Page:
8-FafsaIt’s April and you know what that means – the end of the school year is right around the corner. You’ve almost completed another year of school! Whether you’ll be starting or continuing college in the fall (or deferring to a later semester), you need to complete your 2017-2018 FAFSA. Before you file your FAFSA, you should know that a very convenient feature of the application, the Internal Revenue Service Data Retrieval Tool (IRS DRT – the tool you use to pull your tax information into the application directly from the IRS), is unavailable. But don’t worry! This post will walk you through how to complete the FAFSA without it.


What is the IRS DRT?


The IRS DRT was introduced in 2011 as a way of making the FAFSA easier to file. It allows most parents and students the option to import their tax data from the IRS directly onto the FAFSA. The IRS DRT saves time and increases accuracy. In March, the Department of Education announced that the IRS had taken the DRT offline in order to make security improvements, and that they expect the tool to be unavailable until the start of the next FAFSA filing season (October 1, 2017).


How do I complete the FAFSA without the IRS DRT?


While the IRS DRT is convenient, it’s still completely possible to finish your FAFSA without it. It is more important than ever to be careful while typing. Double check that the information on each page is correct before moving on to the next page or submitting your application. It will also be helpful to have your personal and financial information ready and organized before you begin your application. Here is a list of the information you should gather for the 2017-2018 FAFSA:

The student will need (if applicable):
  • Driver’s license
The student, student’s spouse (if married and filing taxes jointly), and student’s parents (if the student is considered dependent on the FAFSA) will need (if applicable):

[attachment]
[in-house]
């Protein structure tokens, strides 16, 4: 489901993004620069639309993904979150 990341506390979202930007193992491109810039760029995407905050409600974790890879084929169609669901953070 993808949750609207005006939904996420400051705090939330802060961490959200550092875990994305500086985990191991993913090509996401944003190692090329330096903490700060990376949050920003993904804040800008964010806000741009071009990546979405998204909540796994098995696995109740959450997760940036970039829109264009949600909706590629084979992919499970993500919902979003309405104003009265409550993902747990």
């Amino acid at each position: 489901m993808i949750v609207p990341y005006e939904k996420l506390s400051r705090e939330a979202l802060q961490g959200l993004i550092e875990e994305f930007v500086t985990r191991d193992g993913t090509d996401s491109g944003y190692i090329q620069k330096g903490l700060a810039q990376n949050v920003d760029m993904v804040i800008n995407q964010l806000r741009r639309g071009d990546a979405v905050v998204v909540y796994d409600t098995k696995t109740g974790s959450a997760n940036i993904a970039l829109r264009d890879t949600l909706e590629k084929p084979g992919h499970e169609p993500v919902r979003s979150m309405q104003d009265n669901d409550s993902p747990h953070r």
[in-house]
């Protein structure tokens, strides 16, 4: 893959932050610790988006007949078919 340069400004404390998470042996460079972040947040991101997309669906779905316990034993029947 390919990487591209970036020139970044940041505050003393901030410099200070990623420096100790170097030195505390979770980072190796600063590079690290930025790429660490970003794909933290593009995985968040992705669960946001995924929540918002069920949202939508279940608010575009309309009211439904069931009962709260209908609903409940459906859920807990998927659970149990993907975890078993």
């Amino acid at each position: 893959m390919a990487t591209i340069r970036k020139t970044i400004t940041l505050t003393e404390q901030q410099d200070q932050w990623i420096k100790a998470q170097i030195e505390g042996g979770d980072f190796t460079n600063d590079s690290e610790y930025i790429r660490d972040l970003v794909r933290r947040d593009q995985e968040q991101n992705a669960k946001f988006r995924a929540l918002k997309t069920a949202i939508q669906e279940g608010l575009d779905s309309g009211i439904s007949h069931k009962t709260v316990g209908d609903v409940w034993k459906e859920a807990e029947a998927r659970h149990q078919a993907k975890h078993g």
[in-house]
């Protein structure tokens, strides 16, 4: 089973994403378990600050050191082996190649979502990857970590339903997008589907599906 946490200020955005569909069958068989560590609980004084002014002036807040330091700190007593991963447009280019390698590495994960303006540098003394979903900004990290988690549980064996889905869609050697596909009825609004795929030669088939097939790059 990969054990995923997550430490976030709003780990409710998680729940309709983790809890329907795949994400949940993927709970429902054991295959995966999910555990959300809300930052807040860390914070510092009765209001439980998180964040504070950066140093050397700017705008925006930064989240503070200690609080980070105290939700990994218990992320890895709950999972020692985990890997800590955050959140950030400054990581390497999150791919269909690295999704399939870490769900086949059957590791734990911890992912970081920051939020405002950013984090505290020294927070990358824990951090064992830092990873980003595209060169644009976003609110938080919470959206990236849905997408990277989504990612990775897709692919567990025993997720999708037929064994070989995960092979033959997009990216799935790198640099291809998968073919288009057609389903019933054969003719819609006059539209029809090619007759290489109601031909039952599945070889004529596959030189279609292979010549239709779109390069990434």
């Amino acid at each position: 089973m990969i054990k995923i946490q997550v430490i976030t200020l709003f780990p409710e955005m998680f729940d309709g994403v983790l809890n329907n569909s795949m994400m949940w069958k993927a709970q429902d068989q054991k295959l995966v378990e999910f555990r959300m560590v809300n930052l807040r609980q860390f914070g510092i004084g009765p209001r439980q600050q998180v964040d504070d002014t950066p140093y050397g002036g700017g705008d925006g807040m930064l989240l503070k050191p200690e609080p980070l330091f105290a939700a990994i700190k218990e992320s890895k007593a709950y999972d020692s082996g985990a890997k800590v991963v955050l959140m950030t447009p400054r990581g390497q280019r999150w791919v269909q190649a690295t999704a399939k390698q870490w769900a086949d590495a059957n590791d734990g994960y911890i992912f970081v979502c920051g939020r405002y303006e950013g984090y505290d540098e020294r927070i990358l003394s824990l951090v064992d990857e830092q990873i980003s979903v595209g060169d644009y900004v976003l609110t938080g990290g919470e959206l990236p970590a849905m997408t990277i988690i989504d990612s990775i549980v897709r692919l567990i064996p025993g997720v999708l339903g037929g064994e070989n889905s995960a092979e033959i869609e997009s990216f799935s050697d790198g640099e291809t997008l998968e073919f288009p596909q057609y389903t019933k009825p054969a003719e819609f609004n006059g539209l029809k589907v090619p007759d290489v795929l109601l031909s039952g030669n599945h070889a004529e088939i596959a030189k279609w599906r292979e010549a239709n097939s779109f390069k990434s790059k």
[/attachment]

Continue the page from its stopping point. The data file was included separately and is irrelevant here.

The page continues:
• Social security card, alien registration, or permanent resident card
  • Tax return from 2015 (such as 1040, 1040A, or 1040EZ). If you don’t have this, you can request a copy of your tax return transcript from the IRS for free. It usually takes 5-10 business to receive the transcript.
  • W-2 form from 2015 and other records of taxed or untaxed income
  • Current bank statements
  • Current investment records (such as businesses & farms, stocks, bonds, etc.)

Does manually entering my information increase my chances of being selected for verification?


Verification happens when a college or university needs to double-check or verify the information on a student’s FAFSA. It’s important to remember that getting selected for verification doesn’t mean that you’re in trouble. Some schools verify FAFSA information for all students, some schools randomly select students for verification, and some schools verify student information only when they feel it is necessary.

If you are selected for verification, you should follow up with the financial aid office at your college or university to see what actions you need to take. Additionally, even if you aren’t selected for verification, you’ll want to talk to your college’s financial aid office if your financial situation has changed since 2015. Examples of major life events that could change your financial situation include unemployment, death of a spouse or parent, or major medical costs.


What if I still need help?


We understand that this can be a confusing and intimidating process, but completing the FAFSA is required if you want to be considered for federal student aid like grants, work study, or student loans. If you get stuck or have questions, here are some resources you can turn to:

Step Up FAFSA Resources:
Federal Student Aid FASA Resources:
  • Find the “Help and Hints” box on the right side of your FAFSA. It changes every time you select a new field, so it has very specific answers to frequently asked questions.
  • Ask Federal Student Aid experts for help by chatting online or calling 1-800-433-3243